Not to be too meta, but where did you imagine we received this text from? If I were in a college English class, I’d say the sign of hope from your fictional universe is that we have this book here to read about it. Its presence is a sign that civilization survived such that a narrator from that time could exist.
Lit theory is good for "interrogating" a text, but it doesn't have much to do with writing a story, at least for me. (Theory-artists, keep knockin' 'em out, you crazy nuts.) Any hope in Zone One is generated from what you think can exist in the space between Mark Spitz's character and the dying world he moves in. Maybe there's space enough for hope in that crack, maybe not. It's up to you. Hey, that's some theory right there, that once the book is out in the wild, it's no longer mine, but the reader's. Have your way with it. I'm already working on something else, anyhoo.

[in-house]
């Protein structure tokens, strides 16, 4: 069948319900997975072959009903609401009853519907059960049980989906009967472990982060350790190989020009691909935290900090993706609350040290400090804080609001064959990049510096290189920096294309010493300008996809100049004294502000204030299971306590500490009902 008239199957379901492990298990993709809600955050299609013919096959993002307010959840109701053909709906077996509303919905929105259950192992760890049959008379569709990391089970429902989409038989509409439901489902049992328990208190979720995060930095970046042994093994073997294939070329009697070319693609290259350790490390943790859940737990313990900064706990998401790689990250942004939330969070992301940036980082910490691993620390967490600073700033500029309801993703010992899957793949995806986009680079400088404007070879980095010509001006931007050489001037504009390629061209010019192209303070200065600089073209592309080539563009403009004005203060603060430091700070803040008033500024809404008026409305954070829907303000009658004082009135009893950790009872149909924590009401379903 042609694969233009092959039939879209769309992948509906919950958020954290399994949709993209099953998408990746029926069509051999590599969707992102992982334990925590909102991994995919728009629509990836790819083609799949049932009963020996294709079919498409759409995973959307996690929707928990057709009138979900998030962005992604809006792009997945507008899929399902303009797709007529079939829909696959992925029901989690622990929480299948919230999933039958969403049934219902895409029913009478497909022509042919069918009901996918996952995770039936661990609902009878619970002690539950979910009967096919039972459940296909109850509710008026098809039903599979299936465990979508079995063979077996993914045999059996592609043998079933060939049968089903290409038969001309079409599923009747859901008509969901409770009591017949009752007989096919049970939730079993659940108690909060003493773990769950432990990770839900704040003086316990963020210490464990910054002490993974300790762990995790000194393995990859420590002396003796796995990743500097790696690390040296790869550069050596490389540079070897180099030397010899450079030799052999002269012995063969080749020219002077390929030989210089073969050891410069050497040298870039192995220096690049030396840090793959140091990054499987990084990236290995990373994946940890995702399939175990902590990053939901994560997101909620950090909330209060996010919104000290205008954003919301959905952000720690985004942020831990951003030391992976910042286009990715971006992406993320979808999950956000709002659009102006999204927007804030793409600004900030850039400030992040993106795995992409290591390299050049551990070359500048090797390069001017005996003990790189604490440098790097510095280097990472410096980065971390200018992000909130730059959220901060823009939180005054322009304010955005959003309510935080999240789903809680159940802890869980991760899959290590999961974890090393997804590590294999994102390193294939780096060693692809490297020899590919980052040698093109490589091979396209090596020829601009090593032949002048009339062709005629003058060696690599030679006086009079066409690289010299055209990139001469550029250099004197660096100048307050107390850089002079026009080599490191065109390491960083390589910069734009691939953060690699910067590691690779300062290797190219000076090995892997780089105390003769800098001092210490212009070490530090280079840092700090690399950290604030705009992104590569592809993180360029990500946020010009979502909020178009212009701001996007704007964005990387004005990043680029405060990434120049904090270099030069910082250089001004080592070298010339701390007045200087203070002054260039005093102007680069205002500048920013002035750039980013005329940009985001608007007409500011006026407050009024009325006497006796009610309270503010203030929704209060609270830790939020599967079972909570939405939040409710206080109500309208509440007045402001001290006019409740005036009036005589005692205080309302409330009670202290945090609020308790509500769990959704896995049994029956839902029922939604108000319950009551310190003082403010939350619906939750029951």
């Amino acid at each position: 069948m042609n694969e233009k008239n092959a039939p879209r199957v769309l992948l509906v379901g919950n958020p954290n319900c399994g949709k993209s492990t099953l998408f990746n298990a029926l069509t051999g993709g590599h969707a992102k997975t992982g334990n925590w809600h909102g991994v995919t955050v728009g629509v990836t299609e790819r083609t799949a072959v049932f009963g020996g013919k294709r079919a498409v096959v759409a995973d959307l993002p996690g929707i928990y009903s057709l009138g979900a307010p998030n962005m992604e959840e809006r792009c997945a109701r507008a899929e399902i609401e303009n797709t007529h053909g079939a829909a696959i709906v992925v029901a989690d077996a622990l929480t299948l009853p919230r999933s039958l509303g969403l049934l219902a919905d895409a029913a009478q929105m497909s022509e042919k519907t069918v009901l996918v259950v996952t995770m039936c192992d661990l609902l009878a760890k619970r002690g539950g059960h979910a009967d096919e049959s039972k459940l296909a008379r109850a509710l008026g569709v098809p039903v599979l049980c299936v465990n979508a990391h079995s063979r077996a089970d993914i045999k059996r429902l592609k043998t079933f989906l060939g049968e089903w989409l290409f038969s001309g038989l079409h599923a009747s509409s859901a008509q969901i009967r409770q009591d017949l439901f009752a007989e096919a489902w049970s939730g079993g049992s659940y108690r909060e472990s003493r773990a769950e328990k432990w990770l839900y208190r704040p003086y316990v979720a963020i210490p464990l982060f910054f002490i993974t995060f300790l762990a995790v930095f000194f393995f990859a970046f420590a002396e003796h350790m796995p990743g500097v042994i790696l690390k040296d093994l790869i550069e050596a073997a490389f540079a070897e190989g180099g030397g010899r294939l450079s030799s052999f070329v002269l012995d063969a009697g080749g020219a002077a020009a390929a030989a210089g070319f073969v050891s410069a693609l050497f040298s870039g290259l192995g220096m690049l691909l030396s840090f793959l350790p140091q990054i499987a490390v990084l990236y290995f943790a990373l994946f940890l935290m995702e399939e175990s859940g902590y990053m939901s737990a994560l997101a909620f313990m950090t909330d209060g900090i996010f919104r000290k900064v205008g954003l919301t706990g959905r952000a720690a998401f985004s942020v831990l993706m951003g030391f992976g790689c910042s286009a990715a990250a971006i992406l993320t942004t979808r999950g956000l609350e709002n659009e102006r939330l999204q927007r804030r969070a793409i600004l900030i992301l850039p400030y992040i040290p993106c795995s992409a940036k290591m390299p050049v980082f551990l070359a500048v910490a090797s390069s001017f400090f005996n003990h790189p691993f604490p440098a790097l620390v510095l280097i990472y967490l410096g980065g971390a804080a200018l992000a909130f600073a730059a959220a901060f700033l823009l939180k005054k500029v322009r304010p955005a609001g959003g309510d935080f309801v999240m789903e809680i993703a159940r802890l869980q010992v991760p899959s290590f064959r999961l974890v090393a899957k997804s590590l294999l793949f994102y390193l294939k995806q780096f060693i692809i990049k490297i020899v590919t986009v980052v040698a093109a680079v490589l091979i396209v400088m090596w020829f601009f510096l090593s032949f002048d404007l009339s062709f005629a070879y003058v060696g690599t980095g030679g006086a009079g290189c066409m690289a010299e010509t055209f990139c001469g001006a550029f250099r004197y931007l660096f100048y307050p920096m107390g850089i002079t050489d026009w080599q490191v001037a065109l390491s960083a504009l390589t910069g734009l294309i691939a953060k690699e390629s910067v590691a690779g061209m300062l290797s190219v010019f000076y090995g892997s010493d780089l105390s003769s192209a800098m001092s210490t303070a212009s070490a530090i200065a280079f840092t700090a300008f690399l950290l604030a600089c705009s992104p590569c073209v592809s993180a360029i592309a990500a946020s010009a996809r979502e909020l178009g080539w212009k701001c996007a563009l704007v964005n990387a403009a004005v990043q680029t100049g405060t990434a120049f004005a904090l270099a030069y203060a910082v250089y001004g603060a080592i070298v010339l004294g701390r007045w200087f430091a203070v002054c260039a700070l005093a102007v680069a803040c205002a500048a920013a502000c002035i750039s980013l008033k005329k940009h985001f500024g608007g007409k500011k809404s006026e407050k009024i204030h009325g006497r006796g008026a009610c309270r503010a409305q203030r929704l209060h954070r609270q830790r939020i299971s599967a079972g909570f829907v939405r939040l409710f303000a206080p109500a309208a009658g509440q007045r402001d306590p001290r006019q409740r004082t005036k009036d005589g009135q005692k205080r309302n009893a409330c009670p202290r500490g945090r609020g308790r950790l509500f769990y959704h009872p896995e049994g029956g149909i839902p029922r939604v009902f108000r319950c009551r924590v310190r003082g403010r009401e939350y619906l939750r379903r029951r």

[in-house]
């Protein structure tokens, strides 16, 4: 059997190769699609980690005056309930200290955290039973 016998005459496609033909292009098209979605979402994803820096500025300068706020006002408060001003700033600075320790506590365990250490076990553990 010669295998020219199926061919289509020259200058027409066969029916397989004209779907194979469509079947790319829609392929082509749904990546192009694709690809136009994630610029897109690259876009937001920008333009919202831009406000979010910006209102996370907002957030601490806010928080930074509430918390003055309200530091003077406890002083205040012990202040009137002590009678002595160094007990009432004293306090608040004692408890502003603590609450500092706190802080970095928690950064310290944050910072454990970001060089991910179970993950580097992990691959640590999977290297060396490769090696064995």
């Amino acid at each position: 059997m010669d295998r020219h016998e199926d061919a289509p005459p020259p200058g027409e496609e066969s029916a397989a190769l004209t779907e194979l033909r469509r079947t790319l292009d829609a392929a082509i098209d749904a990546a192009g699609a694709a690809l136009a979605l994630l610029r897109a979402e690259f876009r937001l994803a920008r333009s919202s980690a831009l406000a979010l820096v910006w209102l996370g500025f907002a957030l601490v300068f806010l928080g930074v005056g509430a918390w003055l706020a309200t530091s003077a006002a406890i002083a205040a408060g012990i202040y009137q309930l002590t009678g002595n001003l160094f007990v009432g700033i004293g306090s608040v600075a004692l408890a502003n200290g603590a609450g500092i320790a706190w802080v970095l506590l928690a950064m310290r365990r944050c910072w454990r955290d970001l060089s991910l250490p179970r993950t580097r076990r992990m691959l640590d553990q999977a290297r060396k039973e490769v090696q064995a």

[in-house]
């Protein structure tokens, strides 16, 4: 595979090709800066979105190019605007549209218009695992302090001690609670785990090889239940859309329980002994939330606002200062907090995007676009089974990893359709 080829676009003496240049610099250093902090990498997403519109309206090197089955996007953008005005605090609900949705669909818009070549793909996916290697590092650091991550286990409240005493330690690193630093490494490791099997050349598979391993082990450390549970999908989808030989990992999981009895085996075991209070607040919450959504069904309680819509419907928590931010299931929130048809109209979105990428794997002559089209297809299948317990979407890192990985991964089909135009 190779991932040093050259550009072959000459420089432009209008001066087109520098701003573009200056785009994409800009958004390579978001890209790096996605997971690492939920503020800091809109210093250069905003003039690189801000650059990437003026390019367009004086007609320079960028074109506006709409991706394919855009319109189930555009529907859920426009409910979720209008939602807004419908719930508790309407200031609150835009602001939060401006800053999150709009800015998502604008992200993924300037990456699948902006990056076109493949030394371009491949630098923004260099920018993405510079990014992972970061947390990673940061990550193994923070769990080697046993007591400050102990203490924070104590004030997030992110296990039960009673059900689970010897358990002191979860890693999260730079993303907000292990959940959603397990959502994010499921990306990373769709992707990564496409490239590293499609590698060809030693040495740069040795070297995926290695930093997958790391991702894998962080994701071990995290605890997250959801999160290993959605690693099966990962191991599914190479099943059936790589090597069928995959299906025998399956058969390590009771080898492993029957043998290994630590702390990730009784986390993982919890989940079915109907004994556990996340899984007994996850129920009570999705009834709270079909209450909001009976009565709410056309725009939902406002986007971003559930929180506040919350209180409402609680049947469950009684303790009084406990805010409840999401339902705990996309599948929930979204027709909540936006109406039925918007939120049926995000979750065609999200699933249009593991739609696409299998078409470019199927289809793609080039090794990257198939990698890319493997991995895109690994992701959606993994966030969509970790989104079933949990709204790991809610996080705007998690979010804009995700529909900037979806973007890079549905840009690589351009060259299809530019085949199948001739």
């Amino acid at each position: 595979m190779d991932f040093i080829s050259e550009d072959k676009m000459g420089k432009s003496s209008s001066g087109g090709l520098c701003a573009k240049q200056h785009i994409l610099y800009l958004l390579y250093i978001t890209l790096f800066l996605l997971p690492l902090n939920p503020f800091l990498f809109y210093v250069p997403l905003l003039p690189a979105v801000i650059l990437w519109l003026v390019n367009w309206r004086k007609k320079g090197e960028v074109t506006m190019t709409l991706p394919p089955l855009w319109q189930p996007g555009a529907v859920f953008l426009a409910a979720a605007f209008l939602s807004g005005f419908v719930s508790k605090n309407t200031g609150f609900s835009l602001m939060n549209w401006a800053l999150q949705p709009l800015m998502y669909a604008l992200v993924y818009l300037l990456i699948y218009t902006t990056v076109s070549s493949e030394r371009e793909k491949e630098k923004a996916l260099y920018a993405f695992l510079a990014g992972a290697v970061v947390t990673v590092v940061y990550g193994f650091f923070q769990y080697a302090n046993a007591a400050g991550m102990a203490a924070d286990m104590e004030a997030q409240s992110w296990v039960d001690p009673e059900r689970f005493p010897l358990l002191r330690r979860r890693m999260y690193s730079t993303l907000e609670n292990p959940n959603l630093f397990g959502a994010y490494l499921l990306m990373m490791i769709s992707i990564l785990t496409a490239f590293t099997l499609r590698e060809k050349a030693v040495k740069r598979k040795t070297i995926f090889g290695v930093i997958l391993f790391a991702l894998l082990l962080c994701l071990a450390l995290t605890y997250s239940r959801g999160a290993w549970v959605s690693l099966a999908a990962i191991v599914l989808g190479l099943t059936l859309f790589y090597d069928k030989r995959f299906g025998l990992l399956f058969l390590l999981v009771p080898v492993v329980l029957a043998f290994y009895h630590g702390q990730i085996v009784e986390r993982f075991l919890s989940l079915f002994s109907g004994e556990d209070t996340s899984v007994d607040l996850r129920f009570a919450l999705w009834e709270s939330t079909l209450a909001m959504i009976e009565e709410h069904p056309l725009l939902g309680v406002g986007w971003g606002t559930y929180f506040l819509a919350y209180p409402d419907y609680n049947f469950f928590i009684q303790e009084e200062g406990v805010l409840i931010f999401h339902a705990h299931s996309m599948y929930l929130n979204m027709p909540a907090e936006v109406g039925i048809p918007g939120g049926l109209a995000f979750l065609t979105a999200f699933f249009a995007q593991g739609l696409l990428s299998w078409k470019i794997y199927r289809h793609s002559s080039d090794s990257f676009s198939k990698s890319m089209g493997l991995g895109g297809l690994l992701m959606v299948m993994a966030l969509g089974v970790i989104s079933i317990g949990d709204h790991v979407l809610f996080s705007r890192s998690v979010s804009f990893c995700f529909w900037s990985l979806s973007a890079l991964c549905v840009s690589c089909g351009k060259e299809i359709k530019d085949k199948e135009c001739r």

I have been tempted to call your book post-apocalyptic, but I don’t think it is. If anything, it’s straight apocalyptic. What media were you consuming when you wrote it? Zombie movies? Political news? Twitter?
The usual pre-apocalyptic news sources. I read the paper like everyone else, even if the paper is a scrolling screen or a stream of links. I watched my favorite post-apocalyptic movies to determine why I love them so deeply and why they have stayed with me. Music was a big part of the research for Sag Harbor, as I tried to recall how I used to feel as a teenager. My queue of favorite dead-world movies helped with Zone One as I tried to figure out what aspects of their catastrophes pushed my psychological buttons, and why. And then there are plenty of real-world catastrophes that can help in that area, too.
Alexis Madrigal is an editor at the Atlantic and the author of Powering the Dream: The History and Promise of Green Technology (Da Capo, 2011).